Easing Your Children’s Stress During a Crisis

Stress LESS through Mindful Living®

Easing Your Children’s Stress During a Crisis

Easing your Children's Stress during Crisis, Mindful Family, Mindful, Mindful Living Network

Disasters are stressful for everyone and can be especially so for children there are several ways for easing children’s stress. Hurricane Irene swept across the Eastern seaboard this week bringing heavy rain and flooding to multiple states. A lot of displaced populations were creating stress and havoc for thousands. And now that Hurricane Irene has dissipated and the clean-up has begun, it’s time to focus on helping the littlest victims understand and cope with events beyond their control.

Children who experienced disasters firsthand can be left feeling confused, afraid, and insecure. According to FEMA, children’s biggest fears are that the event will happen again. Also that someone close to them will be hurt, or that they will be separated from their family. These feelings can even manifest in children not directly affected by the storm. It can be as innocuous as hearing the storm discussed or viewing images on the TV.

Children with crisis stress may experience separation anxiety, a return to earlier behavior patterns like bedwetting ( in younger children), sleeping problems, anger, aggression, school issues (in older children) or withdrawal. When one or more of these symptoms of stress become apparent use the methods listed below to help your child cope and understand.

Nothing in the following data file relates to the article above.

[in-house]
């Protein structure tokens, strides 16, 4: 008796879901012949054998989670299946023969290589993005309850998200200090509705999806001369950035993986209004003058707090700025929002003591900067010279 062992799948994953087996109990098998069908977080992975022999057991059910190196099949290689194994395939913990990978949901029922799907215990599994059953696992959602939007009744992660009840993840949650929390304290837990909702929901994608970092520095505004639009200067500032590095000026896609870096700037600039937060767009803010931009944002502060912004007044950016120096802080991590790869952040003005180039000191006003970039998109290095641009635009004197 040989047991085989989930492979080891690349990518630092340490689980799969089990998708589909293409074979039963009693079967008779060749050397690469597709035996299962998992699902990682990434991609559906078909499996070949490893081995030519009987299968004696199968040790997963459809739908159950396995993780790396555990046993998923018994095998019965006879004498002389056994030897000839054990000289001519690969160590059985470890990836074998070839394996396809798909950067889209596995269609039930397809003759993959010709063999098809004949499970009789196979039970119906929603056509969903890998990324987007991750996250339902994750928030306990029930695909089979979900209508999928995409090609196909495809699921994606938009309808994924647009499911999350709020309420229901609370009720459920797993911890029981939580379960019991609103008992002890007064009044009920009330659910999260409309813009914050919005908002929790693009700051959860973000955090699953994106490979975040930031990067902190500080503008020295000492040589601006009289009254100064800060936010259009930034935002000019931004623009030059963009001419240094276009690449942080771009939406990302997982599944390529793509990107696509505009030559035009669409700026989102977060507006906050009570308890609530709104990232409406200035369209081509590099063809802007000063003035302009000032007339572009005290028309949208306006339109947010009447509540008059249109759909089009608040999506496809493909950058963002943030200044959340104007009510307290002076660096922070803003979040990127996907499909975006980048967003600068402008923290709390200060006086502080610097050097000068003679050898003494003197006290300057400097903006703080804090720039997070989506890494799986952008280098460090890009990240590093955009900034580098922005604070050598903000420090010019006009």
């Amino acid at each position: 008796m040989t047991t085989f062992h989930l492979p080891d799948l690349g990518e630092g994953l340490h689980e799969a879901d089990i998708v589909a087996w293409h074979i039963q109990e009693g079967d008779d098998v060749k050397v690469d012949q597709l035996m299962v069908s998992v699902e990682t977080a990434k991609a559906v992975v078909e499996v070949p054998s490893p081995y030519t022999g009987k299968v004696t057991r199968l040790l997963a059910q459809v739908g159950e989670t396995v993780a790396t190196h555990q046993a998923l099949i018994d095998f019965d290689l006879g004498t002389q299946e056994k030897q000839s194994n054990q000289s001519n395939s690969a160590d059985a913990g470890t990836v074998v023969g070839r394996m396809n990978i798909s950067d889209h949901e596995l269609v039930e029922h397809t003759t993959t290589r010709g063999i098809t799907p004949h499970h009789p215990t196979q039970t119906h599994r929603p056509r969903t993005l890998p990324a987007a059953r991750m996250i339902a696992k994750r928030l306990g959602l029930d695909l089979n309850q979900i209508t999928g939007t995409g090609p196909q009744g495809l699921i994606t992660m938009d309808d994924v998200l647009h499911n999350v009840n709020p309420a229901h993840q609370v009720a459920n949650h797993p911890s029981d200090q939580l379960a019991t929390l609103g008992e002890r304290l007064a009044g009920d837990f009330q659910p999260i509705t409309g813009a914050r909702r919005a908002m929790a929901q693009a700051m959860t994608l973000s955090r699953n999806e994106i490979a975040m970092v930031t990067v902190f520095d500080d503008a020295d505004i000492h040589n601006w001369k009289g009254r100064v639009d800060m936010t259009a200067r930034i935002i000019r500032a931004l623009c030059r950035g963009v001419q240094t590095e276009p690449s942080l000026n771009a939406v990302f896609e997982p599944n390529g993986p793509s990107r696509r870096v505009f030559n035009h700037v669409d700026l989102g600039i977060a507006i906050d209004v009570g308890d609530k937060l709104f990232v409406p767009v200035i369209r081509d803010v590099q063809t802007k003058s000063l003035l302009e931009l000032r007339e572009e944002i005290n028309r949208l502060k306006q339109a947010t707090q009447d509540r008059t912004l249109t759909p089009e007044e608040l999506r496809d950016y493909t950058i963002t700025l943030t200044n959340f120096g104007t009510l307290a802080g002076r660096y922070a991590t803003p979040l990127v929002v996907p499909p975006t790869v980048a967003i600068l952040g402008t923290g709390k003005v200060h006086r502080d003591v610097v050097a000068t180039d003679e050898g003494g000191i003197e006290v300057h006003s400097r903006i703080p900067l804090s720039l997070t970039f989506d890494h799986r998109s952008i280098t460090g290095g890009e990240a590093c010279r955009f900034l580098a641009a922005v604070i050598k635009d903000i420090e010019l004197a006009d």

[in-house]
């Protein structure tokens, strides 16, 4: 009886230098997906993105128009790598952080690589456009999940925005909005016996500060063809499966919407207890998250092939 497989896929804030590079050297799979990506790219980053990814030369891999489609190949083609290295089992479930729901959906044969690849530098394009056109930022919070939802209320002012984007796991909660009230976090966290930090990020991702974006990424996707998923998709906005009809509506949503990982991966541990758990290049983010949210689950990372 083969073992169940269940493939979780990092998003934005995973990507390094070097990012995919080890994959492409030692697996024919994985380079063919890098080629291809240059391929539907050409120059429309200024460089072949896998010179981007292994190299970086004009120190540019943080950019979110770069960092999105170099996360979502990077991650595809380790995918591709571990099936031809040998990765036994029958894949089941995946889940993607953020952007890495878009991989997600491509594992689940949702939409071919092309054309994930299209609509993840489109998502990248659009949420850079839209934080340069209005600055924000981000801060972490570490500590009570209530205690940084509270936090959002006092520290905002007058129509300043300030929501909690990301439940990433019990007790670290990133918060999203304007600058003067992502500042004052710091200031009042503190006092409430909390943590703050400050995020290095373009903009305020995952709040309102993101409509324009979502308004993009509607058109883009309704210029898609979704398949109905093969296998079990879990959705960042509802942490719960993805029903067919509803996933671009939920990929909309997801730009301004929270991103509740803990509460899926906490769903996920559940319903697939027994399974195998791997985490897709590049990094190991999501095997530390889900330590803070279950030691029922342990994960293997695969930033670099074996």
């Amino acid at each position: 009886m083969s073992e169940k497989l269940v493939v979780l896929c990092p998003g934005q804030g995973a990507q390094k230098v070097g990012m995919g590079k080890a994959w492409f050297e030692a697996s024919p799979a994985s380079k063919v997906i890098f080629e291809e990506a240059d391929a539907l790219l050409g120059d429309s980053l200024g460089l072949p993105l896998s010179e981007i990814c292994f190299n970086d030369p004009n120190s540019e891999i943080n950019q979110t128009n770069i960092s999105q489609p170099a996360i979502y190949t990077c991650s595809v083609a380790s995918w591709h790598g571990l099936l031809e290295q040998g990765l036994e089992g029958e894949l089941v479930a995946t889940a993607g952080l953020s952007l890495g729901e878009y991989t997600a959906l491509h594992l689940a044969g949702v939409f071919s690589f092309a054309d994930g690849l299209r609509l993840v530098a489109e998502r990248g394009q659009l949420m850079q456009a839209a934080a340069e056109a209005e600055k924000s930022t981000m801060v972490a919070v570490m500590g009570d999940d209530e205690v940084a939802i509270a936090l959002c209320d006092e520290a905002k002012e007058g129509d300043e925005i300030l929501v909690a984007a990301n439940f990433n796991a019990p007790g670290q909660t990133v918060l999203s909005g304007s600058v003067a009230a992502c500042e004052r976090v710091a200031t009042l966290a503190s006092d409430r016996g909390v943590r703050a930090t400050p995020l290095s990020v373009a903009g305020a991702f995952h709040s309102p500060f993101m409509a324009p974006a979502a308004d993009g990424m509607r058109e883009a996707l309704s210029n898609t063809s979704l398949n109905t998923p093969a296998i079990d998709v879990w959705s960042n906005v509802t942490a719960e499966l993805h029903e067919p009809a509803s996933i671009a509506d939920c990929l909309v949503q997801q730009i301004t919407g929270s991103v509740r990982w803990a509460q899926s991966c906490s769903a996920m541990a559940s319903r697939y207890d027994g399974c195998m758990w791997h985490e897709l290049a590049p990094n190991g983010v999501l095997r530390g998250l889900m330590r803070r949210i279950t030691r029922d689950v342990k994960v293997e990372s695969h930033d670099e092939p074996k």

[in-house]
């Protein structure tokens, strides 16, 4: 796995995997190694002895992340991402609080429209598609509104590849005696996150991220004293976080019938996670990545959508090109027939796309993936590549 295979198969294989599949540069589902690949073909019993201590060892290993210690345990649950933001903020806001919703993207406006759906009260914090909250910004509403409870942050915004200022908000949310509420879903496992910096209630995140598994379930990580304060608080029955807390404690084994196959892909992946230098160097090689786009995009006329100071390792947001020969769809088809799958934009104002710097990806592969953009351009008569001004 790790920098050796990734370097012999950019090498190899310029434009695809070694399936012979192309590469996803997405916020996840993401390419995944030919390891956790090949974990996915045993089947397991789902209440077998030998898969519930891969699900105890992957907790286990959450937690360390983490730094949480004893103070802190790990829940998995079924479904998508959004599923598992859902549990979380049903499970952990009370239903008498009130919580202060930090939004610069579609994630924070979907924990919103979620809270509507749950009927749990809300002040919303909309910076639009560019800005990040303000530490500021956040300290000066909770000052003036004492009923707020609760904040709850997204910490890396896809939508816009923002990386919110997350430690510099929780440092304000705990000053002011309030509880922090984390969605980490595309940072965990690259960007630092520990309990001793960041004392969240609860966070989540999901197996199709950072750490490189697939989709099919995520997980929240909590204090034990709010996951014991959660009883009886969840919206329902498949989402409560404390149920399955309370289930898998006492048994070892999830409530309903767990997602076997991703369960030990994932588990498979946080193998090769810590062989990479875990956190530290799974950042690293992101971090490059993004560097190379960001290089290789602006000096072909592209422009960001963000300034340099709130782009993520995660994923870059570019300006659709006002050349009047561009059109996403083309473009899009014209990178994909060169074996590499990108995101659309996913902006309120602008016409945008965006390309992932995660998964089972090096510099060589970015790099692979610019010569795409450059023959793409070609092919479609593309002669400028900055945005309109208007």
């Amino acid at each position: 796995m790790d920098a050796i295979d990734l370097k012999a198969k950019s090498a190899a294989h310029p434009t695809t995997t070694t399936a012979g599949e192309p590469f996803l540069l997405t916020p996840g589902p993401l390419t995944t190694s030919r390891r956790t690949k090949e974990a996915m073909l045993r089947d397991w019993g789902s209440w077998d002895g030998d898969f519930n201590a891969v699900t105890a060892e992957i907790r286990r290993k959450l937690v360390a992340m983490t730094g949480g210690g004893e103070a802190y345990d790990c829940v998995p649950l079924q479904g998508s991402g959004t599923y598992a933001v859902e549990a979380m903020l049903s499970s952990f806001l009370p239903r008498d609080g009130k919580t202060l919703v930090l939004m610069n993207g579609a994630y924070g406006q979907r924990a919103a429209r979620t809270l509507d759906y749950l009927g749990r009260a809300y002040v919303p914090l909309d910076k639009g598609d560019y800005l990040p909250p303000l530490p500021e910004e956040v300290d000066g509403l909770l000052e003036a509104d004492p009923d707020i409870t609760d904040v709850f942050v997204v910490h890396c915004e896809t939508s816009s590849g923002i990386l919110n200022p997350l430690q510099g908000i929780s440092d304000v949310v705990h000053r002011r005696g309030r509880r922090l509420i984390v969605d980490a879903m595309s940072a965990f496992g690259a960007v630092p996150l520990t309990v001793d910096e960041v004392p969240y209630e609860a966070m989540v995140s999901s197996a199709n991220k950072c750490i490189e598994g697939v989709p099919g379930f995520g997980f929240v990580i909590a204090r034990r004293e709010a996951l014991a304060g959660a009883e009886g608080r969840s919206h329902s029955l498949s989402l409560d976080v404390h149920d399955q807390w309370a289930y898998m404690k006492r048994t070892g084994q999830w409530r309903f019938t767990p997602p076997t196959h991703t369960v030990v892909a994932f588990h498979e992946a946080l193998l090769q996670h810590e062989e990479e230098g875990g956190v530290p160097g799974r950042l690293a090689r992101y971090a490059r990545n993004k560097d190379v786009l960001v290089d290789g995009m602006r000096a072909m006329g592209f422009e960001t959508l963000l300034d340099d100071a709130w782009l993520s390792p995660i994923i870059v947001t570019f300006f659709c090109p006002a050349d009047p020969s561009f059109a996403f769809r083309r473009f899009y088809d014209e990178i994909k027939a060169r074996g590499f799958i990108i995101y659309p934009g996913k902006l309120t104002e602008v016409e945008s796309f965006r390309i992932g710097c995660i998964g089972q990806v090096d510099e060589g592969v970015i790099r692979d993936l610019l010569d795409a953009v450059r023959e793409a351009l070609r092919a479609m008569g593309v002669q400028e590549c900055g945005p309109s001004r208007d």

Stress Tips for Disasters and Easing Children’s Stress

Listed below are few ways of easing children’s stress during disasters.

  • Touch your child. Reassure your make them feel safe with a hug and letting them know you are here for them. Close contact helps keep fears of abandonment at bay in unsure times.
  • Create safety and security. Anchor your child’s needs with something to cuddle: a Teddy bear or a blanket that helps them feel safe. For older children, include them in your talks about what comes next and what the family’s plans are; this gives them a sense of purpose and continuity.
  • Hear and speak. Give your children simple and accurate information. This is very important for school-aged children as they will be likely to hear wild rumors from school and other children. For younger kids, listen to their questions than repeat them back so they are assured that you heard them.


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